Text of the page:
Monday 16 October 2017

REDFISH (Norway Haddock)


I just spotted this redfish at my local fishmonger down by the harbour and as it was a good price decided to buy it.  I had assumed by its appearance that it was Norway haddock a deep water fish found in the Atlantic and around Scandinavia and Iceland. It is also marketed as Ocean perch, red perch, Atlantic redfish and sometimes erroneously red bream

The name can be confusing, however, as the name redfish is also used to describe the red drum (or croaker) found in the South Atlantic and southern oceans - a fish related to the European corvina, popular in Spain and Portugal (see my blog).  I knew it wasn't red drum as my fishmonger only sells locally landed fresh fish and fishing boats from the Gulf of Mexico don't land their catch in Sussex!  To add to the confusion, the term redfish is also applied (especially in the US) to the red sea bream as well as to red snappers.

When filleted, redfish can be treated as any firm fleshed white fish such as haddock or cod and is often skinned before cooking if being pan fried.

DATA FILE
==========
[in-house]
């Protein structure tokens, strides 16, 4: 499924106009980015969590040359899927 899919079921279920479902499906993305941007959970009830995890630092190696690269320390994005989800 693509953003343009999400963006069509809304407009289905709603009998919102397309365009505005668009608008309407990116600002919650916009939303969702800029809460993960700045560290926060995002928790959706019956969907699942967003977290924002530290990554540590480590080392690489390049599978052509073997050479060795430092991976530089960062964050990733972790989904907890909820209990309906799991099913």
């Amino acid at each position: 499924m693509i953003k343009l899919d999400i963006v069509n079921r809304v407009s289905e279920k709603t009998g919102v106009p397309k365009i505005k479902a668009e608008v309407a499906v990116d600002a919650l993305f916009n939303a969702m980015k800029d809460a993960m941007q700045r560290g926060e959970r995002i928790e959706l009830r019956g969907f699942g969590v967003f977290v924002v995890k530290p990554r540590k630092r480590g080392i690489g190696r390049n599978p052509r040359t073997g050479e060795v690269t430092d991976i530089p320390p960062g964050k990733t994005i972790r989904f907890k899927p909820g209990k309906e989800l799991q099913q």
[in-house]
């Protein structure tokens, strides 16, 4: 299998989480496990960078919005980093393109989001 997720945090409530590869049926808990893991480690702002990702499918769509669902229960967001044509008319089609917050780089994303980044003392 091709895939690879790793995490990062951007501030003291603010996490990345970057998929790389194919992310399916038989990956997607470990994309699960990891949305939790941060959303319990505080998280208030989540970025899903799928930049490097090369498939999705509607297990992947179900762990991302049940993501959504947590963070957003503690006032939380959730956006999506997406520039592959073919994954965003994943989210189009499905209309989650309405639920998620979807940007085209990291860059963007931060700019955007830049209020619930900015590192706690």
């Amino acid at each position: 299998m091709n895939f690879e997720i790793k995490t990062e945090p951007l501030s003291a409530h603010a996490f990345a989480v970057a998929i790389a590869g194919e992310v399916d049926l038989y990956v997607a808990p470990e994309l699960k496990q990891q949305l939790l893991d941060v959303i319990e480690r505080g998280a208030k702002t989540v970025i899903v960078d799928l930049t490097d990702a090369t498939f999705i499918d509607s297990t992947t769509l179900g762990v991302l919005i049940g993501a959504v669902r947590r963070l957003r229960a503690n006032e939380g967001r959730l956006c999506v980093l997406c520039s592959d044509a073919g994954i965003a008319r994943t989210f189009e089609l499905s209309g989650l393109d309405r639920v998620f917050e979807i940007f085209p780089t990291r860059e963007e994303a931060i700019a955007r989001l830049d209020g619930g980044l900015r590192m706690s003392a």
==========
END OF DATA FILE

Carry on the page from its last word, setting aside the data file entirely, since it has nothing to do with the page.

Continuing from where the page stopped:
I decided to pan fry it very simply with the skin on.

Ingredients (for two)

1 redfish fillet app. 250-350g
olive oil
herbs or spices of choice
1 lemon


Cut the fillet in two and rub both sides with a little olive oil. Season both sides with salt and pepper.  I then seasoned the flesh side with a little dried oregano and a pinch of sumac. Almost any flavours will suit - a sprinkling of pimenton/parika, hot or sweet according to your taste or rubbed with a little crushed ginger.... it's up to you.

Having seasoned the fish, I left it for 15 minutes to absorb the flavours.

Rub a heavy frying pan with garlic then bring to high heat, place the fish fillets skin-side down and press down to ensure all the the skin is in contact with the pan. Lower the heat to medium and cook for 2-3 minutes.  You will see the flesh gradually turning opaque as it cooks. At this stage you can add about a tablespoon of olive oil whilst is is cooking.

After 3 minutes turn the fish over and cook for a further 2 minutes.  When it is cooked, drizzle over the juice of a small lemon and serve skin-side up.  The skin should be very crispy and is popular with some people; if you don't like the skin it can easily be peeled off in one piece.

I served the fillets on a bed of spinach with steamed new potatoes - just because we have loads of both on the allotment.  It goes equally well with lemon or garlic mash potatoes or served with a green salad and of course a glass or two of chilled white wine!

John Austin

Hove, September 2017